New Imaginations of La Marchesa Casati
Introduction by Joakim Borda-Pedreira
Even today we can perfectly imagine the Marchesa Luisa Casati walking down the waterfront stairs of Palazzo dei Leoni, dressed in yards of black Venetian lace and flanked by her two pet cheetahs. Although more or less forgotten since her death in 1957 at the age of 76, her image remains a cultural icon through the countless representations of her perpetuated in art and literature.
The Marchesa, an eccentric Italian socialite who sought to make her life a work of art – and succeeded in this – was strangely omnipresent in the cultural and social landscape of the early 20th century. She lived everywhere and nowhere simultaneously. Literary accounts of her extravagant social life offers glimpses of lavish parties in Rome, Venice and Paris, of famous artist lovers and an incomparable ability to always make outrageous entrances to costume balls. Indeed, for the Marchesa the costumes were not just fancy dress, but means of transformation through which she evoked the dark heroines of myth. Clad in peacock feathers and heavy archaic gold jewellery, the Marchesa becomes Clytaemnestra, Theodora, or Salome.
She is the embodiment of the decadent fin de siècle aesthetic of Gustave Moreau, Aubrey Beardsley and Félicien Rops. Her contemporaries describe her often as a Sphinx; the enigmatic androgynous creature of antiquity that only speaks in riddles and is half woman, half beast.And yet, although firmly linked with the artistic movements of the belle époque she transcends any attempt to inscribe her in a given art historical context. Without contradiction she embraced – and was embraced by – the Futurist avant-garde, who’s very aim it was to expurgate the spirit of Decadentism.
We see her with Marinetti and Giacomo Balla, and through her longstanding relationship with the poet-politician Gabriele D’Annunzio, whose aesthetic-political program held great influence on Italian fascist ideology.It is precisely this connection that led the artist Johan Furåker to interest himself in the life of La Marchesa Casati. While exploring the story of D’Annunzio’s short-lived Regency of The Carnago, a proto-fascist experiment state with the poet as dictator of a small city state in present day Croatia, from 1920-21, Furåker learned that not only had she been D’Annunzio’s muse and lover, but she had also been the most depicted woman of her time and at the centre of artistic and cultural life from New York to Venice and everywhere in between.
In his artistic practice, Furåker is like a visual archaeologist who excavates traces of lost narratives from the visual fragments that remain. In the past he explored the case of Albert Dadas, a gas-fitter from Bordeaux who suffered of dromomania, a severe case of wanderlust which took him to far away places without leaving any traces in his memory.
Furåker set out to capture these lost memories by following in Dada’s footsteps and rendering the possible sightings and landscapes in a large series of paintings.This method of visual re-tracing is central for Furåker, but in recent work he has expanded into the third dimension by creating assemblages of paintings and objects placed on small shelves, almost resembling reliquaries of memorabilia. Books, statuettes and bijouterie together with postcard-sized paintings invoke the extravagance and theatricality of Luisa Casati. These are not intimate effects however, but carefully sourced from Parisian markets or re-produced through 3D printing.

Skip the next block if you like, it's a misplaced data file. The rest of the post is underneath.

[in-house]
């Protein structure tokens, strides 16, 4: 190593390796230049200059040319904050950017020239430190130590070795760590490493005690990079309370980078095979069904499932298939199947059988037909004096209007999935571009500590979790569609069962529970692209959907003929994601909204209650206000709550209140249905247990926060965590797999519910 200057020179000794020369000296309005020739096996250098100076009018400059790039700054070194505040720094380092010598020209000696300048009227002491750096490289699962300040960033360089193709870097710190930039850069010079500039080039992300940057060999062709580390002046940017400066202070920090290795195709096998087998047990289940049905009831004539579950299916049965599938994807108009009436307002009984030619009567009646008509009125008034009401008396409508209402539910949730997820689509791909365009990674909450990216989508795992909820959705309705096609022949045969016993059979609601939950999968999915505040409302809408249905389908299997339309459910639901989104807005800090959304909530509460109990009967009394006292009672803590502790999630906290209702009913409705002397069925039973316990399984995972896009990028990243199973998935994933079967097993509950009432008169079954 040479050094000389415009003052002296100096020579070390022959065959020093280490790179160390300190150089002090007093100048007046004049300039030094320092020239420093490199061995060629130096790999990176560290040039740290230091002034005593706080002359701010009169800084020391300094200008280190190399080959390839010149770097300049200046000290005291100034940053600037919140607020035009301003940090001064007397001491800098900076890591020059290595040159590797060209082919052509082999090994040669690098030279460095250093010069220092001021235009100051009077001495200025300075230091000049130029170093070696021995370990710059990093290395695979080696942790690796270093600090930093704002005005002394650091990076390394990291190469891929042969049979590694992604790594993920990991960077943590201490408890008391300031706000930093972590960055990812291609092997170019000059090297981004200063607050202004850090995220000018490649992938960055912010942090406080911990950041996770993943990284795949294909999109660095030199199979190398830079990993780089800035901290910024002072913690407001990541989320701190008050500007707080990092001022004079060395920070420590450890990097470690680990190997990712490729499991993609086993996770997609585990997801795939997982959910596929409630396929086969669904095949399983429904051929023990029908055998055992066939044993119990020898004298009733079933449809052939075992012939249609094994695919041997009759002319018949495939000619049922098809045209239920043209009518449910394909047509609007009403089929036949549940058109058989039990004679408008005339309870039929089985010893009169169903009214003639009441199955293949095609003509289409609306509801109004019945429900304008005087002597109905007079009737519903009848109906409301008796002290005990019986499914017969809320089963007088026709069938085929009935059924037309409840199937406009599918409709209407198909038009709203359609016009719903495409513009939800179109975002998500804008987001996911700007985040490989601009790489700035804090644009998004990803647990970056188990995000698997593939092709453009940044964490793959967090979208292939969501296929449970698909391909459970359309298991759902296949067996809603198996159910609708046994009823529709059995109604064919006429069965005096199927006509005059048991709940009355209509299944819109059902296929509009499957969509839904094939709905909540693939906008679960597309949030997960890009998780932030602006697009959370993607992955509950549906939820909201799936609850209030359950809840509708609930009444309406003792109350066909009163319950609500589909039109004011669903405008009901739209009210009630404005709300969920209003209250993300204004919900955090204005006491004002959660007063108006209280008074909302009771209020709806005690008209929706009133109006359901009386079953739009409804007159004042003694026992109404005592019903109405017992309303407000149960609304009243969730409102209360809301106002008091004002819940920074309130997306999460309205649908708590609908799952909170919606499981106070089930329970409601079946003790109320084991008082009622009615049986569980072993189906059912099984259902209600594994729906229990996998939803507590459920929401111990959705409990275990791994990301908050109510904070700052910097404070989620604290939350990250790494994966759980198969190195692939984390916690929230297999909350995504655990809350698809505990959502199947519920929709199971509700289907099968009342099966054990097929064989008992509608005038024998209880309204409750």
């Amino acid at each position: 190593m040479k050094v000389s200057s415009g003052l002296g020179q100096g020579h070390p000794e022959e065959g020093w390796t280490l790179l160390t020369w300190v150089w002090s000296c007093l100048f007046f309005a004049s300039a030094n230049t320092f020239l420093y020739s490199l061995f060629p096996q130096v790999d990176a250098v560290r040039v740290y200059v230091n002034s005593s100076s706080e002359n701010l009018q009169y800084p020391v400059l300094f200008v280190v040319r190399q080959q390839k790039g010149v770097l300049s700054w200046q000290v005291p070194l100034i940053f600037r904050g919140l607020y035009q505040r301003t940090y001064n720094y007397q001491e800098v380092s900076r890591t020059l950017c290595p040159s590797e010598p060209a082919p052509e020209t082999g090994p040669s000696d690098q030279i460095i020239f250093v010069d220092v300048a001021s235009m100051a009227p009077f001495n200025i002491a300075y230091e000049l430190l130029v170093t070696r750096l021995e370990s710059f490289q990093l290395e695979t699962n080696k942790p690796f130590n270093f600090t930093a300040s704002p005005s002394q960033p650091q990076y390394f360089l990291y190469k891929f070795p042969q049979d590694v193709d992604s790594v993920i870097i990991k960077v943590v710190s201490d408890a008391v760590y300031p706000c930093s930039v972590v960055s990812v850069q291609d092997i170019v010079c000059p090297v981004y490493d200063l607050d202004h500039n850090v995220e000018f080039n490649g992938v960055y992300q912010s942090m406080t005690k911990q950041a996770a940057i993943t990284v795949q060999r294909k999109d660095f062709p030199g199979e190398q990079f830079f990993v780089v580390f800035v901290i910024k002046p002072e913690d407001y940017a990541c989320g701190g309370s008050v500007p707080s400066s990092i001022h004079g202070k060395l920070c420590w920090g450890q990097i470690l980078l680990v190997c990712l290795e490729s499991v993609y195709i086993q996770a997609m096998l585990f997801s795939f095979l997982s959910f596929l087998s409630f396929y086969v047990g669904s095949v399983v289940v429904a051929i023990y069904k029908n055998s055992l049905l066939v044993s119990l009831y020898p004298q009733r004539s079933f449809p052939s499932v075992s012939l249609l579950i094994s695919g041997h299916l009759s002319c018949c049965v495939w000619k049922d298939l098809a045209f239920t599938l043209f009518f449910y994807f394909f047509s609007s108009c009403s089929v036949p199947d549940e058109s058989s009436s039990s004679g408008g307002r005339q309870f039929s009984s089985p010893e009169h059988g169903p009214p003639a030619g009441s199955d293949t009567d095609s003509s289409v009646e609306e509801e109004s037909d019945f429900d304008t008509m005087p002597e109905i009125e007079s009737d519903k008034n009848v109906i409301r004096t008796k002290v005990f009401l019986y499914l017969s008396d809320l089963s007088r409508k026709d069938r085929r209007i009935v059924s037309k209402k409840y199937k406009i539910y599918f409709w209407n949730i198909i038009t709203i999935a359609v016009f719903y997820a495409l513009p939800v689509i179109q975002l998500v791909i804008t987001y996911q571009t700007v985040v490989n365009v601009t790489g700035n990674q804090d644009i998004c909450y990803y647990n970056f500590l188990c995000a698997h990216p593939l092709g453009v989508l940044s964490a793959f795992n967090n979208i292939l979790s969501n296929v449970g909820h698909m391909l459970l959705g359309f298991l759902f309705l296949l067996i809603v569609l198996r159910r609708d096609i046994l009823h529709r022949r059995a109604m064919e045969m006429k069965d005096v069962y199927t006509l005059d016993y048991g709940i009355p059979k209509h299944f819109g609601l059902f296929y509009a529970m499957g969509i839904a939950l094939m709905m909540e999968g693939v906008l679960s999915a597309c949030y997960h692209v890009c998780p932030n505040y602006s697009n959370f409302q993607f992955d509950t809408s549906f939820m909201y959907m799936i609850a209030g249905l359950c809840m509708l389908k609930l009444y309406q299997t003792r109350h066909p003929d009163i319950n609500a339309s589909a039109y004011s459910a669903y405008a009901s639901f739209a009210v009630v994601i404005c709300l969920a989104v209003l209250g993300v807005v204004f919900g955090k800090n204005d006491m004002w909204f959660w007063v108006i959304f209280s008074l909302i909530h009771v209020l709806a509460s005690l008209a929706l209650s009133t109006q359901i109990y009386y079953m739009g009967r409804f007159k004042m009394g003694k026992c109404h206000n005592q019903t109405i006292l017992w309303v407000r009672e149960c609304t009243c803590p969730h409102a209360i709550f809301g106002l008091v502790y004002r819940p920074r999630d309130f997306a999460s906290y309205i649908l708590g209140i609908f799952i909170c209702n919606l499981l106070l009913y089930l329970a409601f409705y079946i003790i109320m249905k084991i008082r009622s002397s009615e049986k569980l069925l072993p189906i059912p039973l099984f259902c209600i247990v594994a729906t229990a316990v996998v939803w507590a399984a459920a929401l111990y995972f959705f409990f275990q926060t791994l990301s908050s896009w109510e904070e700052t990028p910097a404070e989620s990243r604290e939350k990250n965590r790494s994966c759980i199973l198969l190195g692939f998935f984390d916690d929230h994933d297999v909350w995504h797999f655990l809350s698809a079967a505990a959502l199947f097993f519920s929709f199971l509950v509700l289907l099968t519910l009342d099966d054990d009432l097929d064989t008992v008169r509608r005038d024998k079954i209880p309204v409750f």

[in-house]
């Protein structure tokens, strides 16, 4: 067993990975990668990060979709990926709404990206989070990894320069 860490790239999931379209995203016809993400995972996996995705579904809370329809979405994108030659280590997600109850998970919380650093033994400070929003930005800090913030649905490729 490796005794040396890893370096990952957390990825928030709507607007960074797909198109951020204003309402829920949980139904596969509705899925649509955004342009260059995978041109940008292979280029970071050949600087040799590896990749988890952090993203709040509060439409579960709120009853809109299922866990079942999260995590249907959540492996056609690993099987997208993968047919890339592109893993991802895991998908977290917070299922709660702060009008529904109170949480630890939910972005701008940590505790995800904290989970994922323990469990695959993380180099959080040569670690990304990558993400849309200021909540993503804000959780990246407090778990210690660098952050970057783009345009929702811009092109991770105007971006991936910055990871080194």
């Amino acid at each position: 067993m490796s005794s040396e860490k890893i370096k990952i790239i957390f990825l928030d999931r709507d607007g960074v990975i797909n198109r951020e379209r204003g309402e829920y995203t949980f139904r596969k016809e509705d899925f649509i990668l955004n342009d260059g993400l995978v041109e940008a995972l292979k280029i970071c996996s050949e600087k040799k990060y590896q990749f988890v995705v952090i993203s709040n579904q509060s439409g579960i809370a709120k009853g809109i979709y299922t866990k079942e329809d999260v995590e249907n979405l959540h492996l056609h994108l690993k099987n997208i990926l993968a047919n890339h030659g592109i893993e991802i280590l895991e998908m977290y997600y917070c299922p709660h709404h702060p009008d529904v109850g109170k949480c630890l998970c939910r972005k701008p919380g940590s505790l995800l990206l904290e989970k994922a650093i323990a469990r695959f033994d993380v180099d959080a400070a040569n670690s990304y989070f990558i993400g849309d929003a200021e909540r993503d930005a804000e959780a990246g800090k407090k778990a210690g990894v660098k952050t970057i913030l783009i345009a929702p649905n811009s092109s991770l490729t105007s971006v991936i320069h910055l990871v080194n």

Just as the Marchesa made the whole world her stage, the shelves become stages where the artist Furåker enacts the aesthetic discourses of Casati and D’Annunzio, outlining the incongruous relationship between Symbolist decadence and totalitarian ideology. It is a truly Italian paradox, which Furåker seeks to reconcile and understand, and one that occupied also the filmmaker Passolini. He traced its roots back in time, into antiquity. Furåker on the other hand reveals it is also a fruit of modernity, of social and technical development.And still, the declining Roman Empire echoes not only through the writings of Gabriele D’Annunzio and the imperial excesses of the Marchesa Casati, but indeed also in the Fascist political project of Mussolini which borrowed heavily from the grandeur of Roman history as well as from the ideological and aesthetic legacy of D’Annunzio’s little anarco-fascist artist experiment in Fiume.
The prolific pen of the artist-dictator D’Annunzio conjured the great cultural clash between Italy and ‘the Barbarians’, demanded colonial expansion and assumed that the State could be as extraordinary as a work of art.In spite of the fact that The Regency of the Carnago only existed for little more than a year, it left an entire stage set which was to become the scenography of Fascist Italy. Il Vate, the Poet, designed even the black shirted uniforms.
No one knew better the importance of costume than the Marchesa – she knew that if she dressed like a Byzantine empress she could ultimately become one. Immortality demands excesses. Bisogna sopra tutto evitare il rimpianto occupando sempre lo spirito con nuove sensazioni e con nuove imaginazioni, wrote D’Annunzio. ’Above all, we must avoid regret, always occupying the spirit with new sensations and new imaginations.’1
This text was written on the occasion of the exhibition Johan Furåker “Life of Leisure” at Galleri Flach, Stockholm, May-June 2015.
1 Author’s own translation. Quoted from D’Annunzio, Gabriele, Il Piacere, (Mondadori, 2013).